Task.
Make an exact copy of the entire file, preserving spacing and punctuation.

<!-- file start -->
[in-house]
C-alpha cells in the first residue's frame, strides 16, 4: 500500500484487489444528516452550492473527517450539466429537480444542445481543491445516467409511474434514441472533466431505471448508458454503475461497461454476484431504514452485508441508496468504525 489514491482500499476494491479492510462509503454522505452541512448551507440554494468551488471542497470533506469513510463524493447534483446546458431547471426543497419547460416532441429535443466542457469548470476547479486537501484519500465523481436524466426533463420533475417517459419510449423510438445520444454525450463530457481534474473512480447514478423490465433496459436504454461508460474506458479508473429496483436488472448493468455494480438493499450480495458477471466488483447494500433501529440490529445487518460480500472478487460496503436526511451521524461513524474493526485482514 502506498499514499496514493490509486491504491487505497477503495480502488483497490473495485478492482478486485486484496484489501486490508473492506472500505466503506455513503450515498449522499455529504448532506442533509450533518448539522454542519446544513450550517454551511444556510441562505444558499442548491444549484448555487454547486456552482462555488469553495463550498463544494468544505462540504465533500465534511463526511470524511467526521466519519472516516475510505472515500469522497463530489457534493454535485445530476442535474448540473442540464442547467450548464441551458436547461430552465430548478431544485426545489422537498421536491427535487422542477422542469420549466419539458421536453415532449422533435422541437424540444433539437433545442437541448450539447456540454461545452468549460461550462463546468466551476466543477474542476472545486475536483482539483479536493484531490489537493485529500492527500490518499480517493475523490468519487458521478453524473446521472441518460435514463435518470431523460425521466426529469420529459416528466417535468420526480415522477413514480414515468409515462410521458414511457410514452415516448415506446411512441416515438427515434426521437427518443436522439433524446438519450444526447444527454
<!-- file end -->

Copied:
[in-house]
C-alpha cells in the first residue's frame, strides 16, 4: 500500500484487489444528516452550492473527517450539466429537480444542445481543491445516467409511474434514441472533466431505471448508458454503475461497461454476484431504514452485508441508496468504525 489514491482500499476494491479492510462509503454522505452541512448551507440554494468551488471542497470533506469513510463524493447534483446546458431547471426543497419547460416532441429535443466542457469548470476547479486537501484519500465523481436524466426533463420533475417517459419510449423510438445520444454525450463530457481534474473512480447514478423490465433496459436504454461508460474506458479508473429496483436488472448493468455494480438493499450480495458477471466488483447494500433501529440490529445487518460480500472478487460496503436526511451521524461513524474493526485482514 502506498499514499496514493490509486491504491487505497477503495480502488483497490473495485478492482478486485486484496484489501486490508473492506472500505466503506455513503450515498449522499455529504448532506442533509450533518448539522454542519446544513450550517454551511444556510441562505444558499442548491444549484448555487454547486456552482462555488469553495463550498463544494468544505462540504465533500465534511463526511470524511467526521466519519472516516475510505472515500469522497463530489457534493454535485445530476442535474448540473442540464442547467450548464441551458436547461430552465430548478431544485426545489422537498421536491427535487422542477422542469420549466419539458421536453415532449422533435422541437424540444433539437433545442437541448450539447456540454461545452468549460461550462463546468466551476466543477474542476472545486475536483482539483479536493484531490489537493485529500492527500490518499480517493475523490468519487458521478453524473446521472441518460435514463435518470431523460425521466426529469420529459416528466417535468420526480415522477413514480414515468409515462410521458414511457410514452415516448415506446411512441416515438427515434426521437427518443436522439433524446438519450444526447444527454